CSDC: Right, you get to bask in it.
Soft Glas: Yeah, because New York is so different, it's like the polar opposite of Florida. So I think that contrast almost romanticizes Florida for me.
CSDC: Of course. So, you have some amazing collaborations. Obviously you work with Overcoats a lot, and a bunch of other people: Sunni Colon, Chargaux, J’Von to name a few. What's your favorite collaboration experience and are there any collaborations you're excited to drop this year?
Soft Glas: Sunni and I have something we've been working on for a while. We’re almost the exact same person when it comes to our creative process, which makes it almost impossible for us to get anything done. Because I'll be like, "Yeah dude, I'm going to send you some stuff," and then just not send him anything. And then I finally send him something and he's like, "All right bro, I got you back!" And then he just doesn't send anything. Then he'll just text me and be like, "So, when's the release date?" Like, "I don't know! We should probably sit down and figure that out." So, that will happen eventually.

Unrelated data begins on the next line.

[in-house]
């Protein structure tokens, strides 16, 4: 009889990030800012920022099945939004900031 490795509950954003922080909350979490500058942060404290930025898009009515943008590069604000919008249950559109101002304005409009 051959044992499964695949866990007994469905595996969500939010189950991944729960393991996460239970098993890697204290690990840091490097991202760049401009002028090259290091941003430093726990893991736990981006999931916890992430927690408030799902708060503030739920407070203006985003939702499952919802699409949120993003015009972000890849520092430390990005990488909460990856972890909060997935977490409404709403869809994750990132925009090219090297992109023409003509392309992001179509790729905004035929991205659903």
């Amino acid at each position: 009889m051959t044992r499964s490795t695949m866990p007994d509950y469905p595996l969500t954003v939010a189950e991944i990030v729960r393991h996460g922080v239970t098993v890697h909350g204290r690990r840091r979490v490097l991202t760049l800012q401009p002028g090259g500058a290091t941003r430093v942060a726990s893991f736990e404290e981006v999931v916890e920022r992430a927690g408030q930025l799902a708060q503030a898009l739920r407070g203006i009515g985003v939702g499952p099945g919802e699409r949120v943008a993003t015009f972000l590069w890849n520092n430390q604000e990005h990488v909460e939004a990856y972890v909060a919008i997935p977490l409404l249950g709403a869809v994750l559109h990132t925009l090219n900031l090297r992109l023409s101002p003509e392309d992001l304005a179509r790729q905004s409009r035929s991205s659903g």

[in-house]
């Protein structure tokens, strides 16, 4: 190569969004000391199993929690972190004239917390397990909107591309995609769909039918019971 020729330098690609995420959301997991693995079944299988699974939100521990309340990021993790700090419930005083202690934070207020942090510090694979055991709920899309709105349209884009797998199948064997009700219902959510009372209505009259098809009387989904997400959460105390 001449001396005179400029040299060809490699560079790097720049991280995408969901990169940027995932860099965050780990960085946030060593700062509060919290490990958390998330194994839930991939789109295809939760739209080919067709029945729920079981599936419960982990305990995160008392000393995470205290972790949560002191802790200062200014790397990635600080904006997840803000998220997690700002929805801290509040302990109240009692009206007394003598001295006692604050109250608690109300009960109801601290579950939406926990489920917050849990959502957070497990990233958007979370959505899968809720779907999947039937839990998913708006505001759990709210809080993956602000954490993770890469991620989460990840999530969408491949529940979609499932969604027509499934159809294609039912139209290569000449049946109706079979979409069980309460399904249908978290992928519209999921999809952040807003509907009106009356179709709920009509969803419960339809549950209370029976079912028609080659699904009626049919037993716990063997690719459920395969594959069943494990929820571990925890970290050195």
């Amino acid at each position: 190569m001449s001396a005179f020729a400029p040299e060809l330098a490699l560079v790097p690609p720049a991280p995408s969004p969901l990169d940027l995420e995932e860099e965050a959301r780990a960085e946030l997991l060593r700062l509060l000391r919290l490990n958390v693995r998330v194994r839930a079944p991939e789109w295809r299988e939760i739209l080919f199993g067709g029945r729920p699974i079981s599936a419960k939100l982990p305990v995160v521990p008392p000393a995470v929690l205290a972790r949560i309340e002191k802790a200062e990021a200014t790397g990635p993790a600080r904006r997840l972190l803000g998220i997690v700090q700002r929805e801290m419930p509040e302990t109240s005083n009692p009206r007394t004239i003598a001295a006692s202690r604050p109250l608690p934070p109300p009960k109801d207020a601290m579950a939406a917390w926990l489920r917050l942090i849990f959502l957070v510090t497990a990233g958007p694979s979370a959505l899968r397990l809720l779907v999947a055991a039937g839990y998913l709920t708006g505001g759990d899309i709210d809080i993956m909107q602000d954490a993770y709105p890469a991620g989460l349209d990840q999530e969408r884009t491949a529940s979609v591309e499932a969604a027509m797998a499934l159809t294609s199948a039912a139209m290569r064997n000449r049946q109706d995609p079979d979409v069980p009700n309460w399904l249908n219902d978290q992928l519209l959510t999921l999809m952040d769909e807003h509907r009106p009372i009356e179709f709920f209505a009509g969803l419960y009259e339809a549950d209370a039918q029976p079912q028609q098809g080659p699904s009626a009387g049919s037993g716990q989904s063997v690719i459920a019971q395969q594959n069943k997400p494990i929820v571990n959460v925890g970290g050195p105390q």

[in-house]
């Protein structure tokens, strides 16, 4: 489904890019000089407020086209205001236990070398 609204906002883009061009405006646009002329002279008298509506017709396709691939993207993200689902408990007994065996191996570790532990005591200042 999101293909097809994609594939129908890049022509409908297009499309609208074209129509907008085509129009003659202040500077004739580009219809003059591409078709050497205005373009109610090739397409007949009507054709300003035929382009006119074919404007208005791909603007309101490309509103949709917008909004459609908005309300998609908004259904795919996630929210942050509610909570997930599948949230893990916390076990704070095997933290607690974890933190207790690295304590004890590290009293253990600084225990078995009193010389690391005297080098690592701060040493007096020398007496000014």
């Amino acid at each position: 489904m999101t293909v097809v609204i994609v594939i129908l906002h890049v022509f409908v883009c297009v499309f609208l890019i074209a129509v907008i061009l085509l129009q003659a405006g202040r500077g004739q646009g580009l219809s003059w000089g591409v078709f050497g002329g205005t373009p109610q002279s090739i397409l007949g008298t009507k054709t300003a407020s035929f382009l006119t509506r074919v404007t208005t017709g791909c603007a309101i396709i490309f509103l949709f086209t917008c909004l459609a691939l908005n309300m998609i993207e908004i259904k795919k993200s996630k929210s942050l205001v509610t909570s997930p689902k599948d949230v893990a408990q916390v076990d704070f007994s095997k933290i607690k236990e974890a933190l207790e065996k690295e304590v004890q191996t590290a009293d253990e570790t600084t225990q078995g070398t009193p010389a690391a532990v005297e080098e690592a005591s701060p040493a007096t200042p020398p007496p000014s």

CSDC: We're anticipating! I wanted to talk about your Cuban heritage, specifically Cuban Jazz influence in your work and Afro-Cuban cultural impact. Recently there’s been a lot of conversation regarding the existence and experiences of Afro-Latinx’s and wanted to know your take, if you have one.